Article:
Hotel management agreements

There are, however, signs to show that hoteliers are doing their best to react to the current difficulties. A separate piece of research, conducted by hospitality consulting and services company HVS London, shows that the global downturn has in fact prompted hotel operators to challenge traditional lease or hotel management agreements in a bid to achieve more balanced, less risky deals with property owners, reducing the chance of unsustainable rental levels.

The new report from suggests that traditional hotel management agreements are becoming more owner-friendly as owners secure a level of control on operations and a guaranteed return to at least cover debt service.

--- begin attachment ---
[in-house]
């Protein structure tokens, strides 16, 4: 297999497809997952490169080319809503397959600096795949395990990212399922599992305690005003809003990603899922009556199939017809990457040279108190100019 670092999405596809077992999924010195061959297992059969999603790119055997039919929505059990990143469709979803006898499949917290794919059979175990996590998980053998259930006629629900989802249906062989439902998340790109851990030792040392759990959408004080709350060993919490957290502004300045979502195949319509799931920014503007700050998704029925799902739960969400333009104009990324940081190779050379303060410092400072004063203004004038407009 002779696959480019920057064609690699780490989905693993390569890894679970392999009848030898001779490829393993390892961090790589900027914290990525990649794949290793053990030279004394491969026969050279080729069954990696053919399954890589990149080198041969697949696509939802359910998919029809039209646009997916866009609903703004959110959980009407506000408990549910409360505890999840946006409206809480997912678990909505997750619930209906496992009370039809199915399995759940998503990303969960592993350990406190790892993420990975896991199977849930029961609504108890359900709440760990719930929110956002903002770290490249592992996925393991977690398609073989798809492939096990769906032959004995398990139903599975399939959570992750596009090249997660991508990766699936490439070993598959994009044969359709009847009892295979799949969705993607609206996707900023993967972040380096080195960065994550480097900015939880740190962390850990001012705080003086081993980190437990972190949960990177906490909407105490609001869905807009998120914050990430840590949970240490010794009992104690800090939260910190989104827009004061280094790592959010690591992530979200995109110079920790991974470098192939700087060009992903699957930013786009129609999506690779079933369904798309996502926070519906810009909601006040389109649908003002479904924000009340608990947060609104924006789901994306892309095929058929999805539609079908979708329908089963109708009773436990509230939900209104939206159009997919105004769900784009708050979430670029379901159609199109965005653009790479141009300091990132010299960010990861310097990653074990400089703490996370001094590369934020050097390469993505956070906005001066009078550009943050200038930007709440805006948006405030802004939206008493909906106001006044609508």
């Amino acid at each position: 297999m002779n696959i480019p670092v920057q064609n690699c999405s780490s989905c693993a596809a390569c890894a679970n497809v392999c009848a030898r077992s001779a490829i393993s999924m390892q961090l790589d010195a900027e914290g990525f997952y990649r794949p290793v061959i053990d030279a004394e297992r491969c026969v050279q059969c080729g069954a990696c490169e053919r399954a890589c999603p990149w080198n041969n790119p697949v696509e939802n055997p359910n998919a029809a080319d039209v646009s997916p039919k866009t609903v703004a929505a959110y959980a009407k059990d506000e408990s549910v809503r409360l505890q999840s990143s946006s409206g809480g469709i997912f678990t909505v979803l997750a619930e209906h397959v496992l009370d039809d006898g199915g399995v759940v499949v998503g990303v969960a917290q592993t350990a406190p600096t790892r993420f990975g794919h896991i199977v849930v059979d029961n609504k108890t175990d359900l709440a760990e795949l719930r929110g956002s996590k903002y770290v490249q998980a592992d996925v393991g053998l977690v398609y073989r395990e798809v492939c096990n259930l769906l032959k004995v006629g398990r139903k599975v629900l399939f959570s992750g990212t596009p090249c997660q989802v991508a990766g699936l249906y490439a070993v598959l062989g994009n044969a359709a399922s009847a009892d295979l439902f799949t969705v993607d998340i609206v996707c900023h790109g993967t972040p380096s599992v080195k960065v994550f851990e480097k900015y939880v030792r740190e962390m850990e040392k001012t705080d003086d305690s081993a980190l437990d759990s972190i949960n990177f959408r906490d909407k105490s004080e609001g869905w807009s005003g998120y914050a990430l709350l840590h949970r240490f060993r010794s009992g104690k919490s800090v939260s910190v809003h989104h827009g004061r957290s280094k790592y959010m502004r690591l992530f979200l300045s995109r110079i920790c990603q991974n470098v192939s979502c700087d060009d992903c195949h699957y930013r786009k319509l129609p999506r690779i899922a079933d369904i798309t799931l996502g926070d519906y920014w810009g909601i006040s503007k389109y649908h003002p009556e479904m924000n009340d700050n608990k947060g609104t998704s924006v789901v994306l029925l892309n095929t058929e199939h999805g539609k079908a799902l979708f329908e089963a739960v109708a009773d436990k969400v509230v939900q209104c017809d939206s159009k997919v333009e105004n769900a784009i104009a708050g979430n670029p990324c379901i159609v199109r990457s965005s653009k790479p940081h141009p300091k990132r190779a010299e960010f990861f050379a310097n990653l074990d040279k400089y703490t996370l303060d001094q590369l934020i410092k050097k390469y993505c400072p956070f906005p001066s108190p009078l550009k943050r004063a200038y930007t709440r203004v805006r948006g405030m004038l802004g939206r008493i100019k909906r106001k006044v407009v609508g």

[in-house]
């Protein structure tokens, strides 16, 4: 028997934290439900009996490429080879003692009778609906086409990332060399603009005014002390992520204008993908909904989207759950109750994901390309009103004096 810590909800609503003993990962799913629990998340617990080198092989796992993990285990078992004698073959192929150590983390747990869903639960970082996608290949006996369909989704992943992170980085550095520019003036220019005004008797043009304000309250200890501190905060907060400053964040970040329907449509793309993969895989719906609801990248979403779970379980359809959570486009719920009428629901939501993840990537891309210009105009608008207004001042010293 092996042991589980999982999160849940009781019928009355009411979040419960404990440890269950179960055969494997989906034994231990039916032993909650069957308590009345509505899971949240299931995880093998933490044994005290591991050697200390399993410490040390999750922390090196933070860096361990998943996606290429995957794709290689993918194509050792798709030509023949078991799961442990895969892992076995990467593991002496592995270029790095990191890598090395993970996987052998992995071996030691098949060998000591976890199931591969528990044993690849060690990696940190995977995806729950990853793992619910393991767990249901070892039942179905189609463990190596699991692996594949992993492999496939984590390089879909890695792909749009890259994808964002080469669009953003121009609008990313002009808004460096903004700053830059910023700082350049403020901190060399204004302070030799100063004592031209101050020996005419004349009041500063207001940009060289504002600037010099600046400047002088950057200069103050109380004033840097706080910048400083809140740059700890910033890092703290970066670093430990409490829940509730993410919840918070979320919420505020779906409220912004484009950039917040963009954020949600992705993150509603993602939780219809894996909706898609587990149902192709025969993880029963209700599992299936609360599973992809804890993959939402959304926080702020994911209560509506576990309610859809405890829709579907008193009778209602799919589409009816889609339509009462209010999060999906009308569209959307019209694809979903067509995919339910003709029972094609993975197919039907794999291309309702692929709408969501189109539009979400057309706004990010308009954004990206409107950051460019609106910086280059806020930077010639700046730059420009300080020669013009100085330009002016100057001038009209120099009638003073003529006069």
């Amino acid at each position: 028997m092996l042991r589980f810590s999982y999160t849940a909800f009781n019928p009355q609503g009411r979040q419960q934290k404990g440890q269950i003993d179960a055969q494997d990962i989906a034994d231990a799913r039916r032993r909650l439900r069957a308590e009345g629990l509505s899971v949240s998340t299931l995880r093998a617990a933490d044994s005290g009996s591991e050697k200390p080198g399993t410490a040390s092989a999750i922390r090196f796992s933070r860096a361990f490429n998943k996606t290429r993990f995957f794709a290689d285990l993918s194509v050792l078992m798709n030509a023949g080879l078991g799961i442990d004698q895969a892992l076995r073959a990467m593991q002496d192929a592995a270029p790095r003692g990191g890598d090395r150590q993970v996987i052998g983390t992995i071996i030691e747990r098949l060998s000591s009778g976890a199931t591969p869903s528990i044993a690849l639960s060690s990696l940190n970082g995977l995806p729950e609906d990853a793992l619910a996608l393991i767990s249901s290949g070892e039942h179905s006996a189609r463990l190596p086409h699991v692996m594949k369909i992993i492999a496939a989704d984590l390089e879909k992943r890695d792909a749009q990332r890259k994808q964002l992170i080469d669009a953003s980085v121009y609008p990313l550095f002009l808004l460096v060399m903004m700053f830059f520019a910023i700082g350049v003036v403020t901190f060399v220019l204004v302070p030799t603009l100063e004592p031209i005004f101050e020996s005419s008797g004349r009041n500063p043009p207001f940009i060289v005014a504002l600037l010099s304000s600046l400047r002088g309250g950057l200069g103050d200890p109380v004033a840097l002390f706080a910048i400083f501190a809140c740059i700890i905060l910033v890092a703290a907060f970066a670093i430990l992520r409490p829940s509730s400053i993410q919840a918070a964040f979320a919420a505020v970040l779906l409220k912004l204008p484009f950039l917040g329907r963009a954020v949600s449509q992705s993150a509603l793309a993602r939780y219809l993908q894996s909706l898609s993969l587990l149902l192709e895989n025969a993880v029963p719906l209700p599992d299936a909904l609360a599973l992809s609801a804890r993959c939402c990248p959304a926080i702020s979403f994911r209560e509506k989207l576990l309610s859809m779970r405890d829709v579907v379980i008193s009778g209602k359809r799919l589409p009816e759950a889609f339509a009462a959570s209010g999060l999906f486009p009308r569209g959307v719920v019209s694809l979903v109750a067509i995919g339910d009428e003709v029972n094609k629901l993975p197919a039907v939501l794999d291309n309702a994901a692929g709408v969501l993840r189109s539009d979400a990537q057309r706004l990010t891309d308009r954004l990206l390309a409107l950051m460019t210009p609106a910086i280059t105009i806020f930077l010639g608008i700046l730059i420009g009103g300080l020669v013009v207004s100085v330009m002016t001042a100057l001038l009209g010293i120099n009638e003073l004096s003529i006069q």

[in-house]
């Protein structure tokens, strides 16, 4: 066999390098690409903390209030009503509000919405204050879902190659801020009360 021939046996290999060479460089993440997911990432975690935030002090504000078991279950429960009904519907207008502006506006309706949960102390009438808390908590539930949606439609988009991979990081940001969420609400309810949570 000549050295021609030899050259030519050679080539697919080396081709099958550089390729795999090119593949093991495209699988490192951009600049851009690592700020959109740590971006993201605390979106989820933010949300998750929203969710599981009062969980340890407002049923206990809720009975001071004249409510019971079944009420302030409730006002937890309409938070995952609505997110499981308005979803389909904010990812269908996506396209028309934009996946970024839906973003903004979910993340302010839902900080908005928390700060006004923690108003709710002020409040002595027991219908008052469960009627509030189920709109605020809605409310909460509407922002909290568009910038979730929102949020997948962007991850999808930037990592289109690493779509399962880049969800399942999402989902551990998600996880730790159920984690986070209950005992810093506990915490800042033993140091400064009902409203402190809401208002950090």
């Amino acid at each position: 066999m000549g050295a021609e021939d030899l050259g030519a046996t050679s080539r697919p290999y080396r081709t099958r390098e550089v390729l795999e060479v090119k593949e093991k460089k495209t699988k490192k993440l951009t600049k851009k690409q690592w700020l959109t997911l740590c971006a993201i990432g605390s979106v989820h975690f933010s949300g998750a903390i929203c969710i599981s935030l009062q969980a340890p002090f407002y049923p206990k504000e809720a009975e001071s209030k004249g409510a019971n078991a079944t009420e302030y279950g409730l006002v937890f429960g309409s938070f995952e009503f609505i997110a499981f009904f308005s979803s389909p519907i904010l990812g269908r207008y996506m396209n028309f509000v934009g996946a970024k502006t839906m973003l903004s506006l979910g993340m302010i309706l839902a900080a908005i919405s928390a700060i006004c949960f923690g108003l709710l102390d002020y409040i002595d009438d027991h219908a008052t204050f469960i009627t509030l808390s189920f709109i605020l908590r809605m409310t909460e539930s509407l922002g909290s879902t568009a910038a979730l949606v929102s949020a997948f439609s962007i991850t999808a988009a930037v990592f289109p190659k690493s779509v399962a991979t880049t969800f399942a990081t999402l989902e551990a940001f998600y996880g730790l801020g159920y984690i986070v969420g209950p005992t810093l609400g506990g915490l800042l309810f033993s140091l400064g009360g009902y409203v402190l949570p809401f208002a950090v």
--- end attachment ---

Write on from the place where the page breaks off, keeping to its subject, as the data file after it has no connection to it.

Report author Liliana Ielacqua, an associate with HVS London, said: “The industry is reacting and adapting to new necessities. Hotel operators don’t want to take the risk of operations on entirely themselves, and neither do property investors.

“Hotel contracts are reaching a level of optimal balance between operators’ and owners’ return while preserving the value of the asset, which is ultimately what sustains both returns.

“We are seeing a much more flexible approach to the hotel property market, whereby both owner and operators are more protected in a downturn, but benefit when trading improves.

“Lease structures have now become more flexible, depending on the level of risk the property investor is willing to take, varying from a fixed fee from the operator, to a share of revenue or a share in the net operating income.”